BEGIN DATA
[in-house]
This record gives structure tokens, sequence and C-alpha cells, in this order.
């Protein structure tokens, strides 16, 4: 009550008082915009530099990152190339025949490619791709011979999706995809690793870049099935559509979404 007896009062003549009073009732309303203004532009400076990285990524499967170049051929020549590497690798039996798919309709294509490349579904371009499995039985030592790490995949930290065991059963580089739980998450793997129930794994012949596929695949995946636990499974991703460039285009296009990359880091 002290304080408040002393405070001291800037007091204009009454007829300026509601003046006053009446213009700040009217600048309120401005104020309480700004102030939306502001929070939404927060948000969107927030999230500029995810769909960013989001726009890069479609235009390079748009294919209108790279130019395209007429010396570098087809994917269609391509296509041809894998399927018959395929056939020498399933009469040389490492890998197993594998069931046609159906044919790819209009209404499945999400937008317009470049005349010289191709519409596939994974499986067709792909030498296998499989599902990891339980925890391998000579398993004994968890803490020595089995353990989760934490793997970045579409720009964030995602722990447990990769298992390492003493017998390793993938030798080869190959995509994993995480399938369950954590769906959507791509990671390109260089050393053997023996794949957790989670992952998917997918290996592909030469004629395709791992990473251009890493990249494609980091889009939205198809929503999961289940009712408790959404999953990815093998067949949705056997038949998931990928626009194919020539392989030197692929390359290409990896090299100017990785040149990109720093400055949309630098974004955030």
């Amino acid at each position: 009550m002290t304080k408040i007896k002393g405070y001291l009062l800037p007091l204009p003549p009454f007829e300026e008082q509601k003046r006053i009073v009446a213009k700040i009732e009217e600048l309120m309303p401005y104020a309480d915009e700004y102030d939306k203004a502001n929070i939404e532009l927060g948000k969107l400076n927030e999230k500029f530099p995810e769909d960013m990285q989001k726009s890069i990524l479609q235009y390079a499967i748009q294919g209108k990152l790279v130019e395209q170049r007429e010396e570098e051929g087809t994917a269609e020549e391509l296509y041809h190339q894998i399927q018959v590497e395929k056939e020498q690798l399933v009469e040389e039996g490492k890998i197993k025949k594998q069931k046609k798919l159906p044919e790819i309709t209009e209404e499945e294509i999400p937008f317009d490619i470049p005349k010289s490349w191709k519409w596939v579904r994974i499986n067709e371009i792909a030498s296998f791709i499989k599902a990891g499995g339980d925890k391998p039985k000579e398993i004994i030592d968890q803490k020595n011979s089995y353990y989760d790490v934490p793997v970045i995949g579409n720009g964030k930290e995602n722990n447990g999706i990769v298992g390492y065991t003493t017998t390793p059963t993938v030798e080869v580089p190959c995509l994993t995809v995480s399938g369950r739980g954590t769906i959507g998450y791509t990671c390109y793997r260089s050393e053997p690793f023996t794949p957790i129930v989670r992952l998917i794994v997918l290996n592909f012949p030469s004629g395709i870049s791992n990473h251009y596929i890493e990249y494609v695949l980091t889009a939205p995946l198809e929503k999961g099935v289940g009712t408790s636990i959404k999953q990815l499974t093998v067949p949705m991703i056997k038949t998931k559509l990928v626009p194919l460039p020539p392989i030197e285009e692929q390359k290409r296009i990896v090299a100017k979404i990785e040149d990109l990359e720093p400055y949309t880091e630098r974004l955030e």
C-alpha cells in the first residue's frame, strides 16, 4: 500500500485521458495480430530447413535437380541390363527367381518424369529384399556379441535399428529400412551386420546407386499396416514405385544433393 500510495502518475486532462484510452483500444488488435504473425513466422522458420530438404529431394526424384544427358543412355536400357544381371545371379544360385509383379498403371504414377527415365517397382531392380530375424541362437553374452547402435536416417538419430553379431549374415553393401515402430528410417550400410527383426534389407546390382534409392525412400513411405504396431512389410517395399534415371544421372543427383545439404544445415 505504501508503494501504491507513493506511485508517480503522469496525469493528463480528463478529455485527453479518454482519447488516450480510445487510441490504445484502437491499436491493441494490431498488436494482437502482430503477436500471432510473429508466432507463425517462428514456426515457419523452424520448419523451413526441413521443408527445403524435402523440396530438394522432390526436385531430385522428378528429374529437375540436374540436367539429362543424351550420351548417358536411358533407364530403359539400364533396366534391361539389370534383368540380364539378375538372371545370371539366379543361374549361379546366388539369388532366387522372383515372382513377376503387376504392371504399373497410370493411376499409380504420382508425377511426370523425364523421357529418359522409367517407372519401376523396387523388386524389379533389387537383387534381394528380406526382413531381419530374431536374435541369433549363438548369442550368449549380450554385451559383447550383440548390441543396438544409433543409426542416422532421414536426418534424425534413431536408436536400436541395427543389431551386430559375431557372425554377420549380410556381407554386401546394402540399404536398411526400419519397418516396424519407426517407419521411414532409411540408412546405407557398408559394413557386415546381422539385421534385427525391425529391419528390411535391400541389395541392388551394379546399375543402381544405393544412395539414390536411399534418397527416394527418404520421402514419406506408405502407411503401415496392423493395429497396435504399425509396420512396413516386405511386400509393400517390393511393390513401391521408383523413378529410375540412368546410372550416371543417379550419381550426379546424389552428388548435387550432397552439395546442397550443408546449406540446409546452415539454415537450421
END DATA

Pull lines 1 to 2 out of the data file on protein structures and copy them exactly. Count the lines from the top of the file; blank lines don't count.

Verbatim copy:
[in-house]
This record gives structure tokens, sequence and C-alpha cells, in this order.